Mill’s utilitarianism

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Considering Mill’s utilitarianism, is what I want what others want? That is, should my personal view be the law for others? If not, how would a utilitarian handle this issue?

In addressing the above question, understanding the meaning of the term utilitarianism is important. It is a philosophical theory on how people should evaluate a broader dimension of things that require people to make choices. Utilitarianism is consequential in nature because it rests on the idea that it is the consequences that determine whether they are right or wrong (Mill, J1990). Hence, whatever under evaluation, people ought to pick that which produces the best general results. Choosing items with maximum utility prevails. Therefore, the personal view cannot be the law for other people. Utilitarian theory handles such situation in what is called ethical theory.

Despite the fact that Mill’s utilitarianism nearly goes with this assertion, it does not mean that what I want is what others want or my personal view to be a law on others.  There are two perspectives through which utilitarianism can be viewed.  One is from choice, and the other is the common good. A person can choose something that is good to him but lacks common good.  Therefore what one wants does not translate top what others want.  The same case applies to views and perception. Since people are different, they do differ in views. Therefore, one cannot impose his views on other as if they are laws.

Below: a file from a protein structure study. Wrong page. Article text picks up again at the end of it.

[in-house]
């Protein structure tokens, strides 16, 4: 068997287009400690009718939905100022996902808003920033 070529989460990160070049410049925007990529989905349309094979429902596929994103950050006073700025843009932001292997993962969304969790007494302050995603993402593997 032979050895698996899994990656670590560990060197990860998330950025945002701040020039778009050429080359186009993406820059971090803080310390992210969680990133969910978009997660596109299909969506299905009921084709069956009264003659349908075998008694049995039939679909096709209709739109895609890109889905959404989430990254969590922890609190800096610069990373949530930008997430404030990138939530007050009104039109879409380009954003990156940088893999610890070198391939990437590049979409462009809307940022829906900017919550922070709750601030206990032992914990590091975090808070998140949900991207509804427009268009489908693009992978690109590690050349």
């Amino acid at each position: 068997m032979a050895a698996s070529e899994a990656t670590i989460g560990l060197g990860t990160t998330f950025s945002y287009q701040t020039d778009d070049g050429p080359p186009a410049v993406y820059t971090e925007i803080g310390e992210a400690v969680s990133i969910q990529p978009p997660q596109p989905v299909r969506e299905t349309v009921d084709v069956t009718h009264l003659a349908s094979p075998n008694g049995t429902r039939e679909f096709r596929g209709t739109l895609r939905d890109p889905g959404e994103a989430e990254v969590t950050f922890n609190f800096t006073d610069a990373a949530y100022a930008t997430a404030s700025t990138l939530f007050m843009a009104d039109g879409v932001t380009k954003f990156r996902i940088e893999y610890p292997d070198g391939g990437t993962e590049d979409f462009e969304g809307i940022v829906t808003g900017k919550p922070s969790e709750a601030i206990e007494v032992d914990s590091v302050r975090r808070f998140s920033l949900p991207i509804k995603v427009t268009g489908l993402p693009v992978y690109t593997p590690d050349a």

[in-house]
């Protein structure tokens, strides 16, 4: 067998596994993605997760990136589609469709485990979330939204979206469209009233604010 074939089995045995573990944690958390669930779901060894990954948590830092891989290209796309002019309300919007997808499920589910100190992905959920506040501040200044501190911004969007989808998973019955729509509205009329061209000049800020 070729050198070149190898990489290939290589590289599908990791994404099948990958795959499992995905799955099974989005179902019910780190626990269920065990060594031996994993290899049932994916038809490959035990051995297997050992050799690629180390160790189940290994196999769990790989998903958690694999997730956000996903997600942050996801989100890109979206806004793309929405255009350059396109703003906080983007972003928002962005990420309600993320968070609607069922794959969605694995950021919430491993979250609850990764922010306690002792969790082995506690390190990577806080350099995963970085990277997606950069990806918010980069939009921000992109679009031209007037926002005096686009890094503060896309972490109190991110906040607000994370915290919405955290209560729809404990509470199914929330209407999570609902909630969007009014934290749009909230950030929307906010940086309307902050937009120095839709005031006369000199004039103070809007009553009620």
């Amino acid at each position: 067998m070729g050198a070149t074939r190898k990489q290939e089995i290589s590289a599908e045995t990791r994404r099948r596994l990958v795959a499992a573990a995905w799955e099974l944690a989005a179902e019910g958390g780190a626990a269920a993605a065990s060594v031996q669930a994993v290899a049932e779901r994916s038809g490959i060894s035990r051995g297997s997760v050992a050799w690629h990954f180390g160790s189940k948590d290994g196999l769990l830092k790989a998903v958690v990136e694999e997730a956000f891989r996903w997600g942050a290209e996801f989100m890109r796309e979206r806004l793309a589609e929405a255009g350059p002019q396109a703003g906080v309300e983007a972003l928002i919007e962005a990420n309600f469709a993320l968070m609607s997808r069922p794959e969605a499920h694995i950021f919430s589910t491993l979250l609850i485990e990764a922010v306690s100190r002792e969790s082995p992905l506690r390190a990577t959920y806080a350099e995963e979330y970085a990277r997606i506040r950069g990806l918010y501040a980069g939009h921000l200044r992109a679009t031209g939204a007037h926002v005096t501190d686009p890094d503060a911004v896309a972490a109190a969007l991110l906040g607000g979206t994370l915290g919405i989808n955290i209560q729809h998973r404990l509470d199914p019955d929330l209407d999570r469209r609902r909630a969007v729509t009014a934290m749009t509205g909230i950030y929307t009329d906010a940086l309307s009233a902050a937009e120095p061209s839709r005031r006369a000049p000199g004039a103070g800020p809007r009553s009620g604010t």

The personal view can only be a law to other when justified by the utilitarian principle as moral foundations. The principle asserts that actions are moral and right in proportion as they tend to enhance the overall happiness. Therefore, Mill offers a solution by focusing on action consequences rather than on neither rights nor ethical sentiments. When focusing back on the question, the personal view cannot become bound to other people around. But, it can only apply if it contributes to the general good of those people. The reason as to why personal view cannot be applied to others is that some of the views might be bad in the eyes of others. As a result, all people will not be attracted to personal view because of perceived consequences.  On the contrary, if personal view proves to promote the general wellness of other people, then it can easily bind them.

Therefore, while utilitarianism provides for people to take choices, they individual choices can be personal and cannot be affected in others particularly if they do not contribute to the wellbeing of others. Hence, what I want is not what others want; neither do my views translate to others laws.


Mill, J. S. (1990): Utilitarianism. Raleigh, N.C: Alex Catalogue.

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